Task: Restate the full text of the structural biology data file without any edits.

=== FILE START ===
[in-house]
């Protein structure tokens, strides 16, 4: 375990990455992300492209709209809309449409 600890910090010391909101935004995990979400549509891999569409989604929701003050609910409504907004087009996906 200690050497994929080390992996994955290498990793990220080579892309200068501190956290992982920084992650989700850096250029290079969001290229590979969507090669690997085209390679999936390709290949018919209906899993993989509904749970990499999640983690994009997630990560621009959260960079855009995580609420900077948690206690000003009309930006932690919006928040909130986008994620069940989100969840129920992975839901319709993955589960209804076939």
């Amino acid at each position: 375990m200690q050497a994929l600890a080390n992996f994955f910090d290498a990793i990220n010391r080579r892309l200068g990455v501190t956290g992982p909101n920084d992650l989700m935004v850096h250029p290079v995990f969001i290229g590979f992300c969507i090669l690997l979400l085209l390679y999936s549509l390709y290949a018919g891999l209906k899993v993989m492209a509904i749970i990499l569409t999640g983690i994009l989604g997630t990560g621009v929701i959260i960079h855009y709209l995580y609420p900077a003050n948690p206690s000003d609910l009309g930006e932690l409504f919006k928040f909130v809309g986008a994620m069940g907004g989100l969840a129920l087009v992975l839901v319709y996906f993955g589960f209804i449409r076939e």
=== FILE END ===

[in-house]
């Protein structure tokens, strides 16, 4: 375990990455992300492209709209809309449409 600890910090010391909101935004995990979400549509891999569409989604929701003050609910409504907004087009996906 200690050497994929080390992996994955290498990793990220080579892309200068501190956290992982920084992650989700850096250029290079969001290229590979969507090669690997085209390679999936390709290949018919209906899993993989509904749970990499999640983690994009997630990560621009959260960079855009995580609420900077948690206690000003009309930006932690919006928040909130986008994620069940989100969840129920992975839901319709993955589960209804076939």
């Amino acid at each position: 375990m200690q050497a994929l600890a080390n992996f994955f910090d290498a990793i990220n010391r080579r892309l200068g990455v501190t956290g992982p909101n920084d992650l989700m935004v850096h250029p290079v995990f969001i290229g590979f992300c969507i090669l690997l979400l085209l390679y999936s549509l390709y290949a018919g891999l209906k899993v993989m492209a509904i749970i990499l569409t999640g983690i994009l989604g997630t990560g621009v929701i959260i960079h855009y709209l995580y609420p900077a003050n948690p206690s000003d609910l009309g930006e932690l409504f919006k928040f909130v809309g986008a994620m069940g907004g989100l969840a129920l087009v992975l839901v319709y996906f993955g589960f209804i449409r076939e």